The following recipe for Oktoberfest Apple Butter took me several attempts and years to perfect. I like to use many apple varieties in the mix, especially utilizing ones that are more acidic, like Granny Smith. The recipe is geared toward applications in cocktail making.
Retrieve a large stock pot. Core and slice a peck of assorted apples (10 to 20 pounds), leaving the skins on, and place them in the stock pot. Cover them with equal parts apple cider and water. Then add a couple bottles of Oktoberfest beer, a few cinnamon sticks and a cup of apple cider vinegar.
Let the apples and liquid come to a simmer and cook until fork tender. Strain the apples, reserving the cooking liquid and process the apples through a food mill. The leftover liquid makes good hot cider.
Remove the skins, measure the resulting pulp and place back into the stock pot. For every cup of apple pulp add a half cup of granulated sugar. Stir until everything is dissolved. Add cinnamon, clove, nutmeg and allspice to taste. Utilize a Microplane to grate the baking spices fresh and add just a pinch of salt. Cook the mixture down stirring every few minutes until it caramelizes and becomes thick—this will take a few hours. It will become harder to stir and a rich golden brown color.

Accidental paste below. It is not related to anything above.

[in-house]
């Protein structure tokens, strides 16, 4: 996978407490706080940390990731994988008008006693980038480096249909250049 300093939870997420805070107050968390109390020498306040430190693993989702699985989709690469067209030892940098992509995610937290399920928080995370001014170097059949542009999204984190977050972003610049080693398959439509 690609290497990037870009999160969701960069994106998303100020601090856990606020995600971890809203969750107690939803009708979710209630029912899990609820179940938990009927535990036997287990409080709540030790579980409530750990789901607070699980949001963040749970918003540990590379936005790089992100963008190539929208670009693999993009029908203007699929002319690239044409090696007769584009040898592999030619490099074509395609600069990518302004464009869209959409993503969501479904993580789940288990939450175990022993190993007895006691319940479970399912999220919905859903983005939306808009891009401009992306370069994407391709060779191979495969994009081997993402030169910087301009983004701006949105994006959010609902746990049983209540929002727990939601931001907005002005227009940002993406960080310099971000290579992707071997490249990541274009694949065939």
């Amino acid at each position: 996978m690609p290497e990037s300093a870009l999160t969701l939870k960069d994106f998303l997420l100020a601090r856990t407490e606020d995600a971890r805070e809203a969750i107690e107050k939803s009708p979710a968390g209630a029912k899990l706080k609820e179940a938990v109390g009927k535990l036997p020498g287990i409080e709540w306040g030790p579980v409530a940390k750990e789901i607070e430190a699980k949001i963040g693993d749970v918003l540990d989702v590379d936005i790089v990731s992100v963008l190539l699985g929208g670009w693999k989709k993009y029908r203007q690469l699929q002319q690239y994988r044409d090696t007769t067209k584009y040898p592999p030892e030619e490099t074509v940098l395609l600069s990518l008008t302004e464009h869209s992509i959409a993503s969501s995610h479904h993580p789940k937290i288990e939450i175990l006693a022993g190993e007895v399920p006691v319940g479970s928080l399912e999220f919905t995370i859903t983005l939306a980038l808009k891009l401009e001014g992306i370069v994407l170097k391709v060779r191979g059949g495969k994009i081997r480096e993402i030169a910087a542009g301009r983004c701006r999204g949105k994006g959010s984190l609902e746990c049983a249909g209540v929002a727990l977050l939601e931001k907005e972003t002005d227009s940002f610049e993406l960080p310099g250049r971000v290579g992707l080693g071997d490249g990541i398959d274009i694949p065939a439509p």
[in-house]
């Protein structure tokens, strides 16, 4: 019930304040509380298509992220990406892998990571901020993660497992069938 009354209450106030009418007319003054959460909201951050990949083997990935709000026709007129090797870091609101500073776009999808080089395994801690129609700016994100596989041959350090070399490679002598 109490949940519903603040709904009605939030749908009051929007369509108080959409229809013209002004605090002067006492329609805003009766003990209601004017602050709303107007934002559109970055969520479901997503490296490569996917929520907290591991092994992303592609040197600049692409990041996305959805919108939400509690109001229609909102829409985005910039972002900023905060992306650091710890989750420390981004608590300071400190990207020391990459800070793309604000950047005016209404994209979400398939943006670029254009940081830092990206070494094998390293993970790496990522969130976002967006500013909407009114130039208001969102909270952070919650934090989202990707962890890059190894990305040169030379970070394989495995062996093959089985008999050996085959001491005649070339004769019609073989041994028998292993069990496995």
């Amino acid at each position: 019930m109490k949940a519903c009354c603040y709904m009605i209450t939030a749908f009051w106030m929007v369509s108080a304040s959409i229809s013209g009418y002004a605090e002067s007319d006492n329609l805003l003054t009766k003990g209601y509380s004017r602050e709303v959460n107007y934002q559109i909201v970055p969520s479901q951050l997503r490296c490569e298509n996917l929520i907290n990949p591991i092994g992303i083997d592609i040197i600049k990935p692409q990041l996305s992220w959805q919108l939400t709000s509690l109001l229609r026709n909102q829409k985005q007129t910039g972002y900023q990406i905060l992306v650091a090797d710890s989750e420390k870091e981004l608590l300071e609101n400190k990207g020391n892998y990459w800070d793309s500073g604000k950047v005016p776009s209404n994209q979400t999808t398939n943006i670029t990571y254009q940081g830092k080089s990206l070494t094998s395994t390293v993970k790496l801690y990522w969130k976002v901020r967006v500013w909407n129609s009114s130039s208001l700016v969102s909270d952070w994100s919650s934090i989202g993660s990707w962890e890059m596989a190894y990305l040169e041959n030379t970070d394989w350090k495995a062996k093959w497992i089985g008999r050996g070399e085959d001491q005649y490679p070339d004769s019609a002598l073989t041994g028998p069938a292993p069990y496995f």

Store the apple butter in sterilized Mason jars. It will last a few months refrigerated and six months frozen. I like to use it for winter cocktails. It makes a great base for Hot Toddies, whiskey cocktails and as a condiment for toast and cheeses.
For a hot toddy, add a couple heaping tablespoons of the apple butter to a cup of boiling water, a measure (two ounces) of whiskey and garnish with a lemon twist.
You don’t have to use any beer or vinegar, but it will greatly enhance the apple flavors.